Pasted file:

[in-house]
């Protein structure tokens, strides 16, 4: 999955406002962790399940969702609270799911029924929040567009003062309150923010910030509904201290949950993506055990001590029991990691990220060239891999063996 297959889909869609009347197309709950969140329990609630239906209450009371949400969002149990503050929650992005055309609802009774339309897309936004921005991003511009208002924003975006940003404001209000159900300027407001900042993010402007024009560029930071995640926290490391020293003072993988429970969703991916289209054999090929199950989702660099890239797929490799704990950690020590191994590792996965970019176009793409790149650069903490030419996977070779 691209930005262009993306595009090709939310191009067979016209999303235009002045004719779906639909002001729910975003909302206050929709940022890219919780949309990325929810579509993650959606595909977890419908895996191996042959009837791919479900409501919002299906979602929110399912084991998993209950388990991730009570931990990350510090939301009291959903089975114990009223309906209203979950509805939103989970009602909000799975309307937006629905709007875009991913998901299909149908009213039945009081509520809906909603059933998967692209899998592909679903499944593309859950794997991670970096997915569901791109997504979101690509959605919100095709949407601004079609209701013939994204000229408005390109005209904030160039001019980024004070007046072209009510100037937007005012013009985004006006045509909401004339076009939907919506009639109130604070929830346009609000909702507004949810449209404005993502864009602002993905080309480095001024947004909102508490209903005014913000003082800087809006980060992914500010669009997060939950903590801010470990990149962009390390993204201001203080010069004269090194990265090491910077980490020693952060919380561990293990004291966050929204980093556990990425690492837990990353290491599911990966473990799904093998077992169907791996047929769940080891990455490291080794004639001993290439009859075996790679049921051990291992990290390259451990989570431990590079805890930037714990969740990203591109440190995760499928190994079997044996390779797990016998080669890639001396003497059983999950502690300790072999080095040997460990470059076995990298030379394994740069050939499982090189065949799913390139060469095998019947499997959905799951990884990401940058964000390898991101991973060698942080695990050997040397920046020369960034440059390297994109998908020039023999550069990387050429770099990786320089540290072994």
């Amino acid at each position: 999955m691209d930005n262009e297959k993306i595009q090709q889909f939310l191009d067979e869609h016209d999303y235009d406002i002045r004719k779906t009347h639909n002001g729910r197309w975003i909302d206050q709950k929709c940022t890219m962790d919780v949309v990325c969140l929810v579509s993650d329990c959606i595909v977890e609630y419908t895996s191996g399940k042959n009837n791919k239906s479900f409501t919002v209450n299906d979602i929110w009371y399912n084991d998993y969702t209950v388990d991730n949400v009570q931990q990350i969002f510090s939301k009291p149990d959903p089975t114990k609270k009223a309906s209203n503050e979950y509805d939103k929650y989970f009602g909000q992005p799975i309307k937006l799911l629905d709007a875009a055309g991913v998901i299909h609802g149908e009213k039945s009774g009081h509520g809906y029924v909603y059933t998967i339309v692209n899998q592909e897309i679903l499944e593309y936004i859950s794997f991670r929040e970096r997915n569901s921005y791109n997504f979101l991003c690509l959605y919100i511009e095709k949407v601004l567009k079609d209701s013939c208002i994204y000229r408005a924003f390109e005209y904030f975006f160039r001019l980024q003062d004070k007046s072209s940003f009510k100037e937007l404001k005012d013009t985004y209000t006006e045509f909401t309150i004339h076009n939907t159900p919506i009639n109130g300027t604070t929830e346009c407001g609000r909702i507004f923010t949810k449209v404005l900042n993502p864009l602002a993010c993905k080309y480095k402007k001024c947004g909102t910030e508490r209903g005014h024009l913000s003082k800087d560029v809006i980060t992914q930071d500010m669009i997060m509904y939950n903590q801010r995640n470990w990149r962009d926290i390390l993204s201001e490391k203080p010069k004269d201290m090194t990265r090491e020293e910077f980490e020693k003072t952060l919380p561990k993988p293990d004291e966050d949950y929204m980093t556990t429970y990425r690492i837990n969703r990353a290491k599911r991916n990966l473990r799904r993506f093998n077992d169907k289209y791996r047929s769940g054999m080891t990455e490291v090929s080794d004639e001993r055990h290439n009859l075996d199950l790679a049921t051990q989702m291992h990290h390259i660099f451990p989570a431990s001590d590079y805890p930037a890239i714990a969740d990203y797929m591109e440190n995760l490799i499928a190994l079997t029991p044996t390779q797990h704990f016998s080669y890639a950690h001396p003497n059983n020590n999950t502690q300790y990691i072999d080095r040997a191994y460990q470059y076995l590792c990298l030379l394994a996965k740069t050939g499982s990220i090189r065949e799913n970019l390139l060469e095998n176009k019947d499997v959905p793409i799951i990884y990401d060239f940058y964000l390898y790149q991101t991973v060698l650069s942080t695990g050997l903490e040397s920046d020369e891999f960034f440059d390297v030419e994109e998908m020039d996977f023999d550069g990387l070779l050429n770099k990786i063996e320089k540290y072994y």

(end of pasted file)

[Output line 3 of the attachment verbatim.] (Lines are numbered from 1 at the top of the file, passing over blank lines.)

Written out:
């Amino acid at each position: 999955m691209d930005n262009e297959k993306i595009q090709q889909f939310l191009d067979e869609h016209d999303y235009d406002i002045r004719k779906t009347h639909n002001g729910r197309w975003i909302d206050q709950k929709c940022t890219m962790d919780v949309v990325c969140l929810v579509s993650d329990c959606i595909v977890e609630y419908t895996s191996g399940k042959n009837n791919k239906s479900f409501t919002v209450n299906d979602i929110w009371y399912n084991d998993y969702t209950v388990d991730n949400v009570q931990q990350i969002f510090s939301k009291p149990d959903p089975t114990k609270k009223a309906s209203n503050e979950y509805d939103k929650y989970f009602g909000q992005p799975i309307k937006l799911l629905d709007a875009a055309g991913v998901i299909h609802g149908e009213k039945s009774g009081h509520g809906y029924v909603y059933t998967i339309v692209n899998q592909e897309i679903l499944e593309y936004i859950s794997f991670r929040e970096r997915n569901s921005y791109n997504f979101l991003c690509l959605y919100i511009e095709k949407v601004l567009k079609d209701s013939c208002i994204y000229r408005a924003f390109e005209y904030f975006f160039r001019l980024q003062d004070k007046s072209s940003f009510k100037e937007l404001k005012d013009t985004y209000t006006e045509f909401t309150i004339h076009n939907t159900p919506i009639n109130g300027t604070t929830e346009c407001g609000r909702i507004f923010t949810k449209v404005l900042n993502p864009l602002a993010c993905k080309y480095k402007k001024c947004g909102t910030e508490r209903g005014h024009l913000s003082k800087d560029v809006i980060t992914q930071d500010m669009i997060m509904y939950n903590q801010r995640n470990w990149r962009d926290i390390l993204s201001e490391k203080p010069k004269d201290m090194t990265r090491e020293e910077f980490e020693k003072t952060l919380p561990k993988p293990d004291e966050d949950y929204m980093t556990t429970y990425r690492i837990n969703r990353a290491k599911r991916n990966l473990r799904r993506f093998n077992d169907k289209y791996r047929s769940g054999m080891t990455e490291v090929s080794d004639e001993r055990h290439n009859l075996d199950l790679a049921t051990q989702m291992h990290h390259i660099f451990p989570a431990s001590d590079y805890p930037a890239i714990a969740d990203y797929m591109e440190n995760l490799i499928a190994l079997t029991p044996t390779q797990h704990f016998s080669y890639a950690h001396p003497n059983n020590n999950t502690q300790y990691i072999d080095r040997a191994y460990q470059y076995l590792c990298l030379l394994a996965k740069t050939g499982s990220i090189r065949e799913n970019l390139l060469e095998n176009k019947d499997v959905p793409i799951i990884y990401d060239f940058y964000l390898y790149q991101t991973v060698l650069s942080t695990g050997l903490e040397s920046d020369e891999f960034f440059d390297v030419e994109e998908m020039d996977f023999d550069g990387l070779l050429n770099k990786i063996e320089k540290y072994y």